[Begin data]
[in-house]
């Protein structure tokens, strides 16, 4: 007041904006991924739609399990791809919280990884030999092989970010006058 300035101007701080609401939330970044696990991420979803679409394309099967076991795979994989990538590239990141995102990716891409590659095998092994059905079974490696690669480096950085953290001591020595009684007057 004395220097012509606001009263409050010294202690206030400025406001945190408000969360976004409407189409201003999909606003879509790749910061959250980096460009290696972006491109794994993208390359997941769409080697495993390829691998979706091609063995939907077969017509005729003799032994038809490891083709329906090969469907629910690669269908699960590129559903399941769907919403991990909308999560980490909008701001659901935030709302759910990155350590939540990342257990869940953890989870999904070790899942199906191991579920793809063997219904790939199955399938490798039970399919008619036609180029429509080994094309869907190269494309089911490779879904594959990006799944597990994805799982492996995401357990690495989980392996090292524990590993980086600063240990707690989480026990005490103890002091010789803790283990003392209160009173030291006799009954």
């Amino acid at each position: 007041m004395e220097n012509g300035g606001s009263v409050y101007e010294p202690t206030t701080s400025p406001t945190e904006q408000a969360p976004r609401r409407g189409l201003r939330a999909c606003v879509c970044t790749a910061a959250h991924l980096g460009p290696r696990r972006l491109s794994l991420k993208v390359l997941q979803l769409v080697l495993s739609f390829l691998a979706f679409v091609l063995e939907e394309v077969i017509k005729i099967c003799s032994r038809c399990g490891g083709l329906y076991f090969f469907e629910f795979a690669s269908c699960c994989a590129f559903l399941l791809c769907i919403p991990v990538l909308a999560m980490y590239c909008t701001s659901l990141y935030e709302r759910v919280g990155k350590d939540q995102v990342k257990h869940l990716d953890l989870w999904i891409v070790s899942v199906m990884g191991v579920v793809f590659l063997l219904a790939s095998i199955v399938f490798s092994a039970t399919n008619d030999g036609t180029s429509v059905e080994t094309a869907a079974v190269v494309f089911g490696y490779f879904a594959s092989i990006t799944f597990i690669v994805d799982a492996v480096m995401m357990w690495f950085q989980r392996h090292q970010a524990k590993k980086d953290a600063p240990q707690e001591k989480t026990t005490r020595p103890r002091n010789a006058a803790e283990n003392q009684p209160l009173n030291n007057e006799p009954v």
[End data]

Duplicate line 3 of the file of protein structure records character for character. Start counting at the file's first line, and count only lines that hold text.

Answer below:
């Amino acid at each position: 007041m004395e220097n012509g300035g606001s009263v409050y101007e010294p202690t206030t701080s400025p406001t945190e904006q408000a969360p976004r609401r409407g189409l201003r939330a999909c606003v879509c970044t790749a910061a959250h991924l980096g460009p290696r696990r972006l491109s794994l991420k993208v390359l997941q979803l769409v080697l495993s739609f390829l691998a979706f679409v091609l063995e939907e394309v077969i017509k005729i099967c003799s032994r038809c399990g490891g083709l329906y076991f090969f469907e629910f795979a690669s269908c699960c994989a590129f559903l399941l791809c769907i919403p991990v990538l909308a999560m980490y590239c909008t701001s659901l990141y935030e709302r759910v919280g990155k350590d939540q995102v990342k257990h869940l990716d953890l989870w999904i891409v070790s899942v199906m990884g191991v579920v793809f590659l063997l219904a790939s095998i199955v399938f490798s092994a039970t399919n008619d030999g036609t180029s429509v059905e080994t094309a869907a079974v190269v494309f089911g490696y490779f879904a594959s092989i990006t799944f597990i690669v994805d799982a492996v480096m995401m357990w690495f950085q989980r392996h090292q970010a524990k590993k980086d953290a600063p240990q707690e001591k989480t026990t005490r020595p103890r002091n010789a006058a803790e283990n003392q009684p209160l009173n030291n007057e006799p009954v």